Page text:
Christmas Clement Clarke Moore Podcast TTT Poets

Season 2 Episode 61: ‘Twas the Night Before Christmas

Welcome to Tea Toast & Trivia.

Thank you for listening in.

I am you host, Rebecca Budd, and I am looking forward to sharing this moment with you.

Clement Clarke Moore, born July 15, 1799, was a writer and American Professor of Oriental and Greek Literature, Divinity and Biblical Learning at the General Theological Seminary of the Protestant Episcopal Church, in New York City.   Clement Moore had strong ties to the seminary for I understand that it was his generosity that led him to donate land, which was his private apple orchard, upon which the seminary was built.  The Seminary remains on the same parcel of land, which is located at Ninth Avenue between 20th and 21st streets, in an area known as Chelsea Square

Clement Moore became a wealthy man through the ownership of the estate “Chelsea,” an inheritance he received from the passing of his mother and grandfather.   Fast forward to present day, the “Chelsea” area is located on the West Side of the borough of Manhattan in New York City, between 14th Street to the south, the Hudson River and West Street to the west and Sixth Avenue to the east, with its northern boundary variously described as near the upper 20s or 34th Street.

Clement Moore accomplished a great deal in his lifetime.  He was a writer and a poet, a professor and scholar. He served twice in the position of President of Columbia College (now Columbia University) and served as a board member on the New York Institution for the Blind.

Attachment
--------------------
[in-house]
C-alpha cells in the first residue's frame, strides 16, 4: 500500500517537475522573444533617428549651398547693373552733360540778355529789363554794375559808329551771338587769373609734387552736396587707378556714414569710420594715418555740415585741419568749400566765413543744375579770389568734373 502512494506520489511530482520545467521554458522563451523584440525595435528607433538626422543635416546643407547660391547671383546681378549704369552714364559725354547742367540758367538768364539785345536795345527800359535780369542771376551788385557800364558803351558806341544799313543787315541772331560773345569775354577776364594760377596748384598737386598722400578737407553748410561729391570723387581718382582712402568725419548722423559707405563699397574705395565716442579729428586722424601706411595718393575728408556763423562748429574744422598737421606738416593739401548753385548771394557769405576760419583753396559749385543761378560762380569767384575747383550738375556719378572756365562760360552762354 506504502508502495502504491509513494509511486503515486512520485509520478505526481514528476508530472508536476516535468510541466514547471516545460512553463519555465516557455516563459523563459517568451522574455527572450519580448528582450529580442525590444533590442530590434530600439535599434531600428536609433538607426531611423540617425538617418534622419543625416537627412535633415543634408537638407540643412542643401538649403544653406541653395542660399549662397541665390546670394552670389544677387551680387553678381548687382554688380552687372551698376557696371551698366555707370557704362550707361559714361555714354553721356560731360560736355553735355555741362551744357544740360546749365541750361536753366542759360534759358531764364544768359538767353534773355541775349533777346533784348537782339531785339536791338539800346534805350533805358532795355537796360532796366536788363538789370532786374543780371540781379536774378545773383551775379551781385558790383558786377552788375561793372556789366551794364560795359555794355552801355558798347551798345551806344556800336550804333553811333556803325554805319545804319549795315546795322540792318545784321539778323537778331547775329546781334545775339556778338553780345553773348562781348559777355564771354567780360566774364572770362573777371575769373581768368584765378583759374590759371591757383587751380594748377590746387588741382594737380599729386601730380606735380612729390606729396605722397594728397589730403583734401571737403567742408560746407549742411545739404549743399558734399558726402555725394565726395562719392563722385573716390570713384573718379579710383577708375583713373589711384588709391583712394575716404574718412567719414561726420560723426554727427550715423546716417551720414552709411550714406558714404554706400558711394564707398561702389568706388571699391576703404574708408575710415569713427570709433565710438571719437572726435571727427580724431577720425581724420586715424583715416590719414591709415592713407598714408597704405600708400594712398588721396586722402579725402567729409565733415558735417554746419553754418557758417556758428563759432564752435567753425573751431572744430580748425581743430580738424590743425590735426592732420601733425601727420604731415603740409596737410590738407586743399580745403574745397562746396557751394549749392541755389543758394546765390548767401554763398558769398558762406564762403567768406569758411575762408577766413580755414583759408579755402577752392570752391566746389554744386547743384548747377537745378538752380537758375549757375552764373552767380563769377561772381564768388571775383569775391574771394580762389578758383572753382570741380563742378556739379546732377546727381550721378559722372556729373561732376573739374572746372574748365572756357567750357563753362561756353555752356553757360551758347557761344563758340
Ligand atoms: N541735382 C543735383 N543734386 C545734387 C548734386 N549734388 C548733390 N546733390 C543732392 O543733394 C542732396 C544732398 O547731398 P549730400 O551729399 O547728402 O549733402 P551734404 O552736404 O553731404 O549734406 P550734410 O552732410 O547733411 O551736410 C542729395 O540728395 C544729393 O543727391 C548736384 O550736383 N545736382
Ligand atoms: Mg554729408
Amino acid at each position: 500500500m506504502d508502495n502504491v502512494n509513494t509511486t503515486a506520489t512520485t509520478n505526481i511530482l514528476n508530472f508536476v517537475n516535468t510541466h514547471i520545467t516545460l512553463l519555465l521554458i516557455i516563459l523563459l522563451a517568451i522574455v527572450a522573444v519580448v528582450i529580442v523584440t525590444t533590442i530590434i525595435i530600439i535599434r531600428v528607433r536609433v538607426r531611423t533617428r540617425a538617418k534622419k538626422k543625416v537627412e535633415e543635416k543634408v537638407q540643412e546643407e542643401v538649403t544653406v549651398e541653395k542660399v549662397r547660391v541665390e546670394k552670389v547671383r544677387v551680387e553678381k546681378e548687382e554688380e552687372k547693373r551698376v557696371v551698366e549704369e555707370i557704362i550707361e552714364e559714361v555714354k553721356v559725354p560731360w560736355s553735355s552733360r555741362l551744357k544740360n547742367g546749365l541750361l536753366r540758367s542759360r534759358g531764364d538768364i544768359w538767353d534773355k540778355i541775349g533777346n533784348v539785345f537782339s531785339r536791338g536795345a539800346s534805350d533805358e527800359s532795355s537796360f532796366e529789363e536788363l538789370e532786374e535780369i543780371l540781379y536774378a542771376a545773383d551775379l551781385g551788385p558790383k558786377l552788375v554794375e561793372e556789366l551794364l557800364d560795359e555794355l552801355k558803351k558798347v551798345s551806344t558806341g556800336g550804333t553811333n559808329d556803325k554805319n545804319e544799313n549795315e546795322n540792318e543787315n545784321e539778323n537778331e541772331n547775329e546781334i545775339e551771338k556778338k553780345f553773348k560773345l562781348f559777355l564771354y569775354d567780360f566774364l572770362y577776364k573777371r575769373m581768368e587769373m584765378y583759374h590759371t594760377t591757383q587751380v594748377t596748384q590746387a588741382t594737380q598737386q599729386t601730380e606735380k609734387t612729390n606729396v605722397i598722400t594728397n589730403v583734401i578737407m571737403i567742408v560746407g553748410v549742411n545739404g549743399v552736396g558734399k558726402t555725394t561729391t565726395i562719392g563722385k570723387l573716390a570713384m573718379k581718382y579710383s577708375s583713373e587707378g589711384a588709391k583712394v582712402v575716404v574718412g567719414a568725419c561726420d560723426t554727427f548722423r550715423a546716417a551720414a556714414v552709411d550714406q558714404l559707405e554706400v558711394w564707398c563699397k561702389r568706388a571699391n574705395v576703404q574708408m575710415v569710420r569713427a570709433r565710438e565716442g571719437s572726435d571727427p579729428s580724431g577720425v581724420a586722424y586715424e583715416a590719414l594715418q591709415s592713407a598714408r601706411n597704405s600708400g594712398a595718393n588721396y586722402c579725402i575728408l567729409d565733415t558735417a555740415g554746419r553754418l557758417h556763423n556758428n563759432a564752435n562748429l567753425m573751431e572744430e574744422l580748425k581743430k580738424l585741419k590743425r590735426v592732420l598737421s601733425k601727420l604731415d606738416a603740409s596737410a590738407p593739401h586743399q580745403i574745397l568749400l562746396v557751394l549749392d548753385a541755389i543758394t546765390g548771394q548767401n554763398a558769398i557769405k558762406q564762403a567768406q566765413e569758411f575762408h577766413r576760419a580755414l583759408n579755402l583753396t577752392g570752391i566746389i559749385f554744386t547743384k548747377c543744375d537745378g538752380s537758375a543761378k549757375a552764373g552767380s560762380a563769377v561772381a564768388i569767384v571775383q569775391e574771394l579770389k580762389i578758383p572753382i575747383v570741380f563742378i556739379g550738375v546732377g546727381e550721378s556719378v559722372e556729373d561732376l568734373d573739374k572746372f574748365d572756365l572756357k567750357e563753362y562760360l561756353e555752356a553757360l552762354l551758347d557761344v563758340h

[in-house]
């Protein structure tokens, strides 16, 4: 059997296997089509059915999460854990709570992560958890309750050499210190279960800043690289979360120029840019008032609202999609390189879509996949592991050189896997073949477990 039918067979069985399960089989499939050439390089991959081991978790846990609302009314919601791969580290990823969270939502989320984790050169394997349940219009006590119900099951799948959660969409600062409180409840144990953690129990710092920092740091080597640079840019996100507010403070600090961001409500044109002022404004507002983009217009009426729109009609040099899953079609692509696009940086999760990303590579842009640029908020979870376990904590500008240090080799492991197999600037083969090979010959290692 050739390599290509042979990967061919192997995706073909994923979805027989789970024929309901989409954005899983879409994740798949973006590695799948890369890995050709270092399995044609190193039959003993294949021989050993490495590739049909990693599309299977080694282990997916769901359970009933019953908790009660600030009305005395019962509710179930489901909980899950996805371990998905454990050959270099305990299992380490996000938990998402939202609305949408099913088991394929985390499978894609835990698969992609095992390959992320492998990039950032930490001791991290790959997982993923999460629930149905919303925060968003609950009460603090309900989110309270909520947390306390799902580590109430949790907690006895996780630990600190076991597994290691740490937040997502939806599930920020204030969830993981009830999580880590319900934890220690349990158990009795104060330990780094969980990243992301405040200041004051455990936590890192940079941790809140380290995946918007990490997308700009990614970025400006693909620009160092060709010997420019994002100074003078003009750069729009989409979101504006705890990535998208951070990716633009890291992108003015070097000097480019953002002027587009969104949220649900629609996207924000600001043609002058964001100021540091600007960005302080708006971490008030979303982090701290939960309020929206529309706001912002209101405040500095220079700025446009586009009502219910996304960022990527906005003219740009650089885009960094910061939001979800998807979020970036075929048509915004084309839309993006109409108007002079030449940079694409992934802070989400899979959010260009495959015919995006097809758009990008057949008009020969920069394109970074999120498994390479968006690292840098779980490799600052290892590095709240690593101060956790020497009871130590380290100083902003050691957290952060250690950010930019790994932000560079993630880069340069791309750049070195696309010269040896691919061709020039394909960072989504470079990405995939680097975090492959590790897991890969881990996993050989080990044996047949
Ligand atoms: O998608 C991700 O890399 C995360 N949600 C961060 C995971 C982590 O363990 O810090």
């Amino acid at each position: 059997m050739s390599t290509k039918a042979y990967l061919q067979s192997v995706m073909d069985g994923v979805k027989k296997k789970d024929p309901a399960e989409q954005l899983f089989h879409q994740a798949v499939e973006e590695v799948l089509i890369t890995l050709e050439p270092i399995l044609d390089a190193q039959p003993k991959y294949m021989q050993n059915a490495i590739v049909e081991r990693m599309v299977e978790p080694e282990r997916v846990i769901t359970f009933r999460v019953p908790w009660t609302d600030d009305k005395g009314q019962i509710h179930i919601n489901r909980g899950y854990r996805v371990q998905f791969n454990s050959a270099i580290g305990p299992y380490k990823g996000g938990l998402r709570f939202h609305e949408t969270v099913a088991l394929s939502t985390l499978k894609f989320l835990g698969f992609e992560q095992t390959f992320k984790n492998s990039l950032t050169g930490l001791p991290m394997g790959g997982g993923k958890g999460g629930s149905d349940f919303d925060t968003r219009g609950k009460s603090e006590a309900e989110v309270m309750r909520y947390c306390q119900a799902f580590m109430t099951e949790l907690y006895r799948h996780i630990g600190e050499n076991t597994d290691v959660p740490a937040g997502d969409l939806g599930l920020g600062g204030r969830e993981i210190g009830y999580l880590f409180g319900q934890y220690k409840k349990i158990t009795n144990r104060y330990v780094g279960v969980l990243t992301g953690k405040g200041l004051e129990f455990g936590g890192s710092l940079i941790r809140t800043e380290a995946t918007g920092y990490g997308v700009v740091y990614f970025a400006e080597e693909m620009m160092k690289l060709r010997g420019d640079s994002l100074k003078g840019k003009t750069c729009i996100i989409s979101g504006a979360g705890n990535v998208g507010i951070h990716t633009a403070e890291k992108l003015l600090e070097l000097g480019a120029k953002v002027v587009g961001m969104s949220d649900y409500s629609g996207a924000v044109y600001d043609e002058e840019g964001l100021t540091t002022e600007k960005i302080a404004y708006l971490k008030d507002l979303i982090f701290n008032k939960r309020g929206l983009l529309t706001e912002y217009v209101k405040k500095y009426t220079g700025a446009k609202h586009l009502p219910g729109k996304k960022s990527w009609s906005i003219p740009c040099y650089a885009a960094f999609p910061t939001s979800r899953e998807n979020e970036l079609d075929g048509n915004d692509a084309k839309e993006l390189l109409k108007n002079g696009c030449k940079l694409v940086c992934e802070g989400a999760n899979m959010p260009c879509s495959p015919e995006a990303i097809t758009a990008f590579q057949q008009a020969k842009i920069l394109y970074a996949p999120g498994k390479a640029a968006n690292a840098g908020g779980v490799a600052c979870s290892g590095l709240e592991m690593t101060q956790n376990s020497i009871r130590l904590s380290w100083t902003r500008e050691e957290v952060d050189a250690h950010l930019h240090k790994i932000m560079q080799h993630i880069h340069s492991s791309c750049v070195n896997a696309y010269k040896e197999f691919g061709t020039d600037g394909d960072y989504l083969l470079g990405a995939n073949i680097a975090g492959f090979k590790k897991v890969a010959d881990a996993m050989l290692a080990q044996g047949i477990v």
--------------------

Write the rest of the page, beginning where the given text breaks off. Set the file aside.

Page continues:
But what he is most known for is how he changed the way we see Christmas.

He called the poem “A Visit from St. Nicholas.” It was published anonymously in the Troy Sentinel in 1823.  He had second thoughts in 1837 when eventually he told everyone that he had penned the poem.  Many believe that it is the most well-known and beloved poem written by an American poet.  We read it every Christmas, most generally on Christmas Eve, and then reflect on Christmases past when we were young and heard the familiar words read by our parents and grandparents.  Santa and the tradition of Christmas gift-giving was transformed by this poem

Clement Moore published several academic works, including A Compendious Lexicon of the Hebrew Language (Collins & Perkins, 1809), but “A Visit from St. Nicholas” more commonly known as “The Night Before Christmas” and “‘Twas the Night Before Christmas” captured the hearts of children young and old.

Please join me in reading, A Visit form St. Nicholas AKA ‘Twas the Night Before Christmas by Clement Clarke Moore

‘Twas the night before Christmas, when all through the house
Not a creature was stirring, not even a mouse;
The stockings were hung by the chimney with care,
In hopes that St. Nicholas soon would be there;
The children were nestled all snug in their beds;
While visions of sugar-plums danced in their heads;
And mamma in her ‘kerchief, and I in my cap,
Had just settled our brains for a long winter’s nap,
When out on the lawn there arose such a clatter,
I sprang from my bed to see what was the matter.
Away to the window I flew like a flash,
Tore open the shutters and threw up the sash.
The moon on the breast of the new-fallen snow,
Gave a lustre of midday to objects below,
When what to my wondering eyes did appear,
But a miniature sleigh and eight tiny rein-deer,
With a little old driver so lively and quick,